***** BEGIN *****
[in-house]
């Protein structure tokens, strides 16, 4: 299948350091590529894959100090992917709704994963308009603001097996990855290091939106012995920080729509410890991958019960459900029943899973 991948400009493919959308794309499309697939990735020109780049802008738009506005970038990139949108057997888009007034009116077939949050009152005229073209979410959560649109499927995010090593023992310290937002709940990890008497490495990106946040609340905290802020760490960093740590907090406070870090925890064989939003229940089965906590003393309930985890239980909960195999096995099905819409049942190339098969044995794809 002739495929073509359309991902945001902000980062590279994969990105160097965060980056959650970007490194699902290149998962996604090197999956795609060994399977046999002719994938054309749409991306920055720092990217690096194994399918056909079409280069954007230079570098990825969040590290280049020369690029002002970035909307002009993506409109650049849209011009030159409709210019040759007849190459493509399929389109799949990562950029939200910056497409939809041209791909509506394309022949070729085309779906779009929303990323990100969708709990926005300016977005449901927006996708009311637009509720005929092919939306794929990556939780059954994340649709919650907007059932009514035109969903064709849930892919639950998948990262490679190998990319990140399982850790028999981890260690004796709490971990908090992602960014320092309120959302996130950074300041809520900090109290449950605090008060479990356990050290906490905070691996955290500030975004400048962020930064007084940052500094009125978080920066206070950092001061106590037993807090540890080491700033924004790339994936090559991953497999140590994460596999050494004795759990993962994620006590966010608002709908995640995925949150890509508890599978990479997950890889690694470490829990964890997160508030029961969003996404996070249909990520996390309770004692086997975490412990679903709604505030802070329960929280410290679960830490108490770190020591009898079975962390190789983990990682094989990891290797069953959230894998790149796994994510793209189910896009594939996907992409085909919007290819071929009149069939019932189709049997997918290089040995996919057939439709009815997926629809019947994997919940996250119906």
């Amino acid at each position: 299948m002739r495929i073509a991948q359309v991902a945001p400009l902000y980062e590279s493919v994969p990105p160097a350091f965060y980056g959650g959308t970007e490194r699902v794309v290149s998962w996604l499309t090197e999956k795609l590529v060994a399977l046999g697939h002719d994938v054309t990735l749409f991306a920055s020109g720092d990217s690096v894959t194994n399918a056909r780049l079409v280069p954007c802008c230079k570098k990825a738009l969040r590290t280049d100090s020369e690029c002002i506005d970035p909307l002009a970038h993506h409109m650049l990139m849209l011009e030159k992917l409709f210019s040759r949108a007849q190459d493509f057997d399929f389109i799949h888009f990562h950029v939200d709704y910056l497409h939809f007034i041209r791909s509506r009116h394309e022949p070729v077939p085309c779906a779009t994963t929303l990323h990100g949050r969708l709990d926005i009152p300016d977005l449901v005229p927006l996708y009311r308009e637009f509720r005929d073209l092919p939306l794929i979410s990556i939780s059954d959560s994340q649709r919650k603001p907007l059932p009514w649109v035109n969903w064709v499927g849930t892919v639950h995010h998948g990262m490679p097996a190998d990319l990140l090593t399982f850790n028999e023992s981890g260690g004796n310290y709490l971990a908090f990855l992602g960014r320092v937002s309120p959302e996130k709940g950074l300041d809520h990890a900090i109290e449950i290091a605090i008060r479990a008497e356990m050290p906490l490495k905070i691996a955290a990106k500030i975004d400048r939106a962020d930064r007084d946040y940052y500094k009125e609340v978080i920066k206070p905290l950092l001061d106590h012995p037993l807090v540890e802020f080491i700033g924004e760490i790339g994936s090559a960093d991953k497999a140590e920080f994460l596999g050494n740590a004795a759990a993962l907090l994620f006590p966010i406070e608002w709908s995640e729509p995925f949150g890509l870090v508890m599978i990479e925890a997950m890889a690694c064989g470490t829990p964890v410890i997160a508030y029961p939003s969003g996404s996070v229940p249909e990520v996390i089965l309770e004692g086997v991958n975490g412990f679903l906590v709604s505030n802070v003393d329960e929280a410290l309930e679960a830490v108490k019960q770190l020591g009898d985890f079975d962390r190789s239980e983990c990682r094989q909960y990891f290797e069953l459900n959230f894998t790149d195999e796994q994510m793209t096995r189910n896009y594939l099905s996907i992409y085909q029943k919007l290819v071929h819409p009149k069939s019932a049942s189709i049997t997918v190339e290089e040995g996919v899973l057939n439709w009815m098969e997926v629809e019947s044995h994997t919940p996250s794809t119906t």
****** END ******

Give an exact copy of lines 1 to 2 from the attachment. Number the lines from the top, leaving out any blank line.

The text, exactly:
[in-house]
């Protein structure tokens, strides 16, 4: 299948350091590529894959100090992917709704994963308009603001097996990855290091939106012995920080729509410890991958019960459900029943899973 991948400009493919959308794309499309697939990735020109780049802008738009506005970038990139949108057997888009007034009116077939949050009152005229073209979410959560649109499927995010090593023992310290937002709940990890008497490495990106946040609340905290802020760490960093740590907090406070870090925890064989939003229940089965906590003393309930985890239980909960195999096995099905819409049942190339098969044995794809 002739495929073509359309991902945001902000980062590279994969990105160097965060980056959650970007490194699902290149998962996604090197999956795609060994399977046999002719994938054309749409991306920055720092990217690096194994399918056909079409280069954007230079570098990825969040590290280049020369690029002002970035909307002009993506409109650049849209011009030159409709210019040759007849190459493509399929389109799949990562950029939200910056497409939809041209791909509506394309022949070729085309779906779009929303990323990100969708709990926005300016977005449901927006996708009311637009509720005929092919939306794929990556939780059954994340649709919650907007059932009514035109969903064709849930892919639950998948990262490679190998990319990140399982850790028999981890260690004796709490971990908090992602960014320092309120959302996130950074300041809520900090109290449950605090008060479990356990050290906490905070691996955290500030975004400048962020930064007084940052500094009125978080920066206070950092001061106590037993807090540890080491700033924004790339994936090559991953497999140590994460596999050494004795759990993962994620006590966010608002709908995640995925949150890509508890599978990479997950890889690694470490829990964890997160508030029961969003996404996070249909990520996390309770004692086997975490412990679903709604505030802070329960929280410290679960830490108490770190020591009898079975962390190789983990990682094989990891290797069953959230894998790149796994994510793209189910896009594939996907992409085909919007290819071929009149069939019932189709049997997918290089040995996919057939439709009815997926629809019947994997919940996250119906």